Via Stories of the Future, I came across this 1932 essay of H. G. Wells, "Wanted: Professors of Foresight:"
It seems an odd thing to me that though we have thousands and thousands of professors and hundreds of thousands of students of history working upon the records of the past, there is not a single person anywhere who makes a whole-time job of estimating the future consequences of new inventions and new devices. There is not a single Professor of Foresight in the world. But why shouldn’t there be? All these new things, these new inventions and new powers, come crowding along; every one is fraught with consequences, and yet it is only after something has hit us hard that we set about dealing with it.
Tonight we are confronted with two facts, one bad and one good; the first, which has only been hinted at, that acts of war have become hideously immediate and far reaching; and the second that the whole round world can be brought together into one brotherhood, into one communion, one close-knit freely communicating citizenship, far more easily today, than was possible with even such a little country as England a century ago.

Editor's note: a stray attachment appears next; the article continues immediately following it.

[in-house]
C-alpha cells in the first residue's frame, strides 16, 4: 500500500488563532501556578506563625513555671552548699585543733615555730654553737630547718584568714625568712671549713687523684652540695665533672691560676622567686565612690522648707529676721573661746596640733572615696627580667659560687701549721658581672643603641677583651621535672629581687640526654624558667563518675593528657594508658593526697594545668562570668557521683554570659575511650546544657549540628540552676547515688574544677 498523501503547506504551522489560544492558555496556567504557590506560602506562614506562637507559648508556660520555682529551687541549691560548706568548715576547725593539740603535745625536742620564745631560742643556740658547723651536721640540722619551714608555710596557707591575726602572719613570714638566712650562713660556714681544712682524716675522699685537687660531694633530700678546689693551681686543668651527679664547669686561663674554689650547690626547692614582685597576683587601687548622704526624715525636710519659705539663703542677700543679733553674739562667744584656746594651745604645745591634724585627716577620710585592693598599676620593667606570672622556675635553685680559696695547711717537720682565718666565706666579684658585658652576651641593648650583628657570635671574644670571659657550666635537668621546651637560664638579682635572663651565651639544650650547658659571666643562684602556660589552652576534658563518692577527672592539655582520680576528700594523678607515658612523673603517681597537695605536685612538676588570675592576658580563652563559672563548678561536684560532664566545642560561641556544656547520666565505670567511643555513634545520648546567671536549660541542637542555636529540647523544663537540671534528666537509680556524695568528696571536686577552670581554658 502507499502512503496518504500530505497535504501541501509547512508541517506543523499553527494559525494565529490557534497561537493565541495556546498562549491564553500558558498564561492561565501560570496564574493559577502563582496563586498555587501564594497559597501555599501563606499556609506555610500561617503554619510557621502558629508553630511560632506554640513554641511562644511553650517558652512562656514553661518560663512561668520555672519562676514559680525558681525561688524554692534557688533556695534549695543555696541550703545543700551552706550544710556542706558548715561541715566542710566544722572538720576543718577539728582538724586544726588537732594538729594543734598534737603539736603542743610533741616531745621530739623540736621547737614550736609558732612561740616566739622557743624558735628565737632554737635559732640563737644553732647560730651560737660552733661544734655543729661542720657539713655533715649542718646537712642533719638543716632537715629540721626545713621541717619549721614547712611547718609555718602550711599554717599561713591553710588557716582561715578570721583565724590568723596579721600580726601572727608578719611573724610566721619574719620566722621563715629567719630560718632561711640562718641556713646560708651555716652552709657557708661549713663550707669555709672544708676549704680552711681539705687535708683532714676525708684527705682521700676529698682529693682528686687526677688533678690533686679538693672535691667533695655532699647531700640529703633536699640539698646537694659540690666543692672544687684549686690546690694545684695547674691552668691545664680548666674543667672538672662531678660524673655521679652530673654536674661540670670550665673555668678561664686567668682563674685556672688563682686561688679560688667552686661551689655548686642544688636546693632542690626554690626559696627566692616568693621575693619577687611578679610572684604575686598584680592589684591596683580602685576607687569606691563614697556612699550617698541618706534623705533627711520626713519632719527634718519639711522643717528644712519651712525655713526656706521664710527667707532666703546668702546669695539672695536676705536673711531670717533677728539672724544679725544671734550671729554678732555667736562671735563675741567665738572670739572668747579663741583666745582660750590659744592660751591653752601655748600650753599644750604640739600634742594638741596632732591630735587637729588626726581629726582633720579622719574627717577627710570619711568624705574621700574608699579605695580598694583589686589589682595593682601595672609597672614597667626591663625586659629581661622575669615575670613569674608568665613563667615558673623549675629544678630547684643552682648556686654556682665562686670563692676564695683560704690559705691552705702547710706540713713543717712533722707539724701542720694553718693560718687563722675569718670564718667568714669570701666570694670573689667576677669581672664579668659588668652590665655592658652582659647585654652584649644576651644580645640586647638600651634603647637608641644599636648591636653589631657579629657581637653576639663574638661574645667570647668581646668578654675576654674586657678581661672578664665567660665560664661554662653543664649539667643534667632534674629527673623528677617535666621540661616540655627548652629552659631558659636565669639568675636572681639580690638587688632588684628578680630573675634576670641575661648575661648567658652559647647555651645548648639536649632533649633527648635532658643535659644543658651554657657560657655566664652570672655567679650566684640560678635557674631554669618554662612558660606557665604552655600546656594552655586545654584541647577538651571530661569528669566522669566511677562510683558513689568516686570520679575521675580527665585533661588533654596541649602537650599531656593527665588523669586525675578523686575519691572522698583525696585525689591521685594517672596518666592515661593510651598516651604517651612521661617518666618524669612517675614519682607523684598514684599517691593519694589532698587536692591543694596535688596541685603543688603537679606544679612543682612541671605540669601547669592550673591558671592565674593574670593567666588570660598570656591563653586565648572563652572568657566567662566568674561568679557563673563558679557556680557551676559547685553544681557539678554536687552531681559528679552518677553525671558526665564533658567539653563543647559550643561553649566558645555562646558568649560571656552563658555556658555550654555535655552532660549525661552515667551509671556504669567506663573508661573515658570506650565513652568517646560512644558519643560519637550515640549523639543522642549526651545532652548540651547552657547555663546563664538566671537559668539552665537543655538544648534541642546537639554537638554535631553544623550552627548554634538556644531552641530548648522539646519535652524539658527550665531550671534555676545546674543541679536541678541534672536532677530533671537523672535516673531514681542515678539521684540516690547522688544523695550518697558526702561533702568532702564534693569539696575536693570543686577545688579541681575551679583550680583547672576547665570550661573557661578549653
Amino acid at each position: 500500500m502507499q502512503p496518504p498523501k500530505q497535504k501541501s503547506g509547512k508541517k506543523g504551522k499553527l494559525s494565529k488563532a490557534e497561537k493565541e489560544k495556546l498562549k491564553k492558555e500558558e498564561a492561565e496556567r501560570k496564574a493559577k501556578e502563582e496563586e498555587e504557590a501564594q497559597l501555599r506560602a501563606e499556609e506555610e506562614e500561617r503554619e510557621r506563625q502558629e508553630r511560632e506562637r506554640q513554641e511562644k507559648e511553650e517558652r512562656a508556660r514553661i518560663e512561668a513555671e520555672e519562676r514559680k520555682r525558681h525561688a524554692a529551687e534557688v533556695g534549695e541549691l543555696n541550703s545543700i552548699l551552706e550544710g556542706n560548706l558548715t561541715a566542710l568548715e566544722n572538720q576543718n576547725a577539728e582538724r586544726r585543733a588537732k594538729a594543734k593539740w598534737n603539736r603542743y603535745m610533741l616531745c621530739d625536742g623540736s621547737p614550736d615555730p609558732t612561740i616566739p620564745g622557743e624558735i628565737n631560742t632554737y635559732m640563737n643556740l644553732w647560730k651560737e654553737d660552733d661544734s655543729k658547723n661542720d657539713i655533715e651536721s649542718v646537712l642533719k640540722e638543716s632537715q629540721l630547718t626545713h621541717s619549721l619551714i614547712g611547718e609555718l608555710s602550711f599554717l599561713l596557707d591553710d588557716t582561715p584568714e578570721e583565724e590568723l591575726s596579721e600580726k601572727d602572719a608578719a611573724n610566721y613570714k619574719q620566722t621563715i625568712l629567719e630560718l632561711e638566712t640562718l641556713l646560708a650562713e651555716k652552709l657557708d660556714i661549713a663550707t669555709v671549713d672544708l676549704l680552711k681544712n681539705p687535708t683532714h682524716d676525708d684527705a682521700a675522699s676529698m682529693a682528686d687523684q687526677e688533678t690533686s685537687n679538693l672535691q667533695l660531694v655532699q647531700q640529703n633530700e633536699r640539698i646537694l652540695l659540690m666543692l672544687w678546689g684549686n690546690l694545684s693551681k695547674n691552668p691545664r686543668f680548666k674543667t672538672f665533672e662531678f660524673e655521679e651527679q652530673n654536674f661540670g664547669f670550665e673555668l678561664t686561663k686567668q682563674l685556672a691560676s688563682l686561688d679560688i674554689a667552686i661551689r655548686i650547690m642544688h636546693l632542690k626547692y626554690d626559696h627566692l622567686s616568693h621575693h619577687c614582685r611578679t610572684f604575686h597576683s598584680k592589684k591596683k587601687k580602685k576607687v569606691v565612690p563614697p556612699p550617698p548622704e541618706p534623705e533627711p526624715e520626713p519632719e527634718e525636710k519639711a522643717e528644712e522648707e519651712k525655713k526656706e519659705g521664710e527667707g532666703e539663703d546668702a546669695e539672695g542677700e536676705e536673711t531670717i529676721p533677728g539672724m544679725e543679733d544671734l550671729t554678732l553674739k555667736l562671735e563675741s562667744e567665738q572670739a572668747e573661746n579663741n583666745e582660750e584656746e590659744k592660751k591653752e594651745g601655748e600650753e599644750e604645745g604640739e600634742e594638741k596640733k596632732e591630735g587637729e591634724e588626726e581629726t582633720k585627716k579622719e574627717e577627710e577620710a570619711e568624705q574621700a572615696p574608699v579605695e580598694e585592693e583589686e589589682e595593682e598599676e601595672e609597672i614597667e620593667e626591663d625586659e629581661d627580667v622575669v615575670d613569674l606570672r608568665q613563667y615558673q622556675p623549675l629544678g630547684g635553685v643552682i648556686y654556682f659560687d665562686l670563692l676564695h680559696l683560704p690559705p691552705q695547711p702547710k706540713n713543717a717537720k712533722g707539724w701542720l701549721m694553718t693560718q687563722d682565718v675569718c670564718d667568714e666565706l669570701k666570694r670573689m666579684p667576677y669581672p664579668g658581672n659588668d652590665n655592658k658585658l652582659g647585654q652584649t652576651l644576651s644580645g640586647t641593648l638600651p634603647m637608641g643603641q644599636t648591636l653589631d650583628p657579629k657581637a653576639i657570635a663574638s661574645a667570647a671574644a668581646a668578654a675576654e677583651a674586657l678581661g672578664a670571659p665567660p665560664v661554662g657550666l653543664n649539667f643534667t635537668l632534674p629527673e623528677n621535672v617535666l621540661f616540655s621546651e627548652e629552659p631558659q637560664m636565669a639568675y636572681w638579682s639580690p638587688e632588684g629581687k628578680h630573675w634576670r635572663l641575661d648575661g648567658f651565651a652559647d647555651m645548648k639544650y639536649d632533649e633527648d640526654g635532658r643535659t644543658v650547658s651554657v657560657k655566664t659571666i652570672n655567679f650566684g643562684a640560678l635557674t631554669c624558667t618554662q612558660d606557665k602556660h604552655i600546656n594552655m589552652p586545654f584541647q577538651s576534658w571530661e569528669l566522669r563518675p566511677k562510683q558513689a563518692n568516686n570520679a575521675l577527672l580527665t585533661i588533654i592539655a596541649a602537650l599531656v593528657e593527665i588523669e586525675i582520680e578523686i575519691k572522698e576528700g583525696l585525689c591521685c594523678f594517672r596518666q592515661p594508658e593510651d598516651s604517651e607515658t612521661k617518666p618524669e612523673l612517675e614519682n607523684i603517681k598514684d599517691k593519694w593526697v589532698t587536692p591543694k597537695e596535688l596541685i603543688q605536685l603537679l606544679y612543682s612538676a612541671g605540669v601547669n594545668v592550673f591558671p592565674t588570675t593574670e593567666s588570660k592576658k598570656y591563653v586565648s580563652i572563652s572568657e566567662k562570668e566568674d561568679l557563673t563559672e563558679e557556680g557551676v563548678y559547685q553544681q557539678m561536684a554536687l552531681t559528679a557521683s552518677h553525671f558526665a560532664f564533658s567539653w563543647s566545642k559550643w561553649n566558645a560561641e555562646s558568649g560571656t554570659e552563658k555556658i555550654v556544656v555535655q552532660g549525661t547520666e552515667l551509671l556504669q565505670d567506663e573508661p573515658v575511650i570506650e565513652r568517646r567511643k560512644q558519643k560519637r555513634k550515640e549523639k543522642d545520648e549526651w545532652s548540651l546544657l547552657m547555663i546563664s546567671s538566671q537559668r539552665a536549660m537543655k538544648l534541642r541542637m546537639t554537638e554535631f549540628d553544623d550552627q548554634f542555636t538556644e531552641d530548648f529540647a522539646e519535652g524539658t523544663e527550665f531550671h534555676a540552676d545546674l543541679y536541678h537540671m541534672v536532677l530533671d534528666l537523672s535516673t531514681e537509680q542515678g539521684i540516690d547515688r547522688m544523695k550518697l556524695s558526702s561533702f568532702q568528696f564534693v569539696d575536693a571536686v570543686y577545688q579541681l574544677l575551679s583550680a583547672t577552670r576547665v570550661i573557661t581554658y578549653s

Tell me if that second paragraph couldn't have been written this afternoon.This should make us pause in any claims that ours is a unique period in human history, in which the opportunities for collaboration and mutual understanding are unprecendented. Ten years after Wells published this essay, where was the world? Fully engaged in World War II.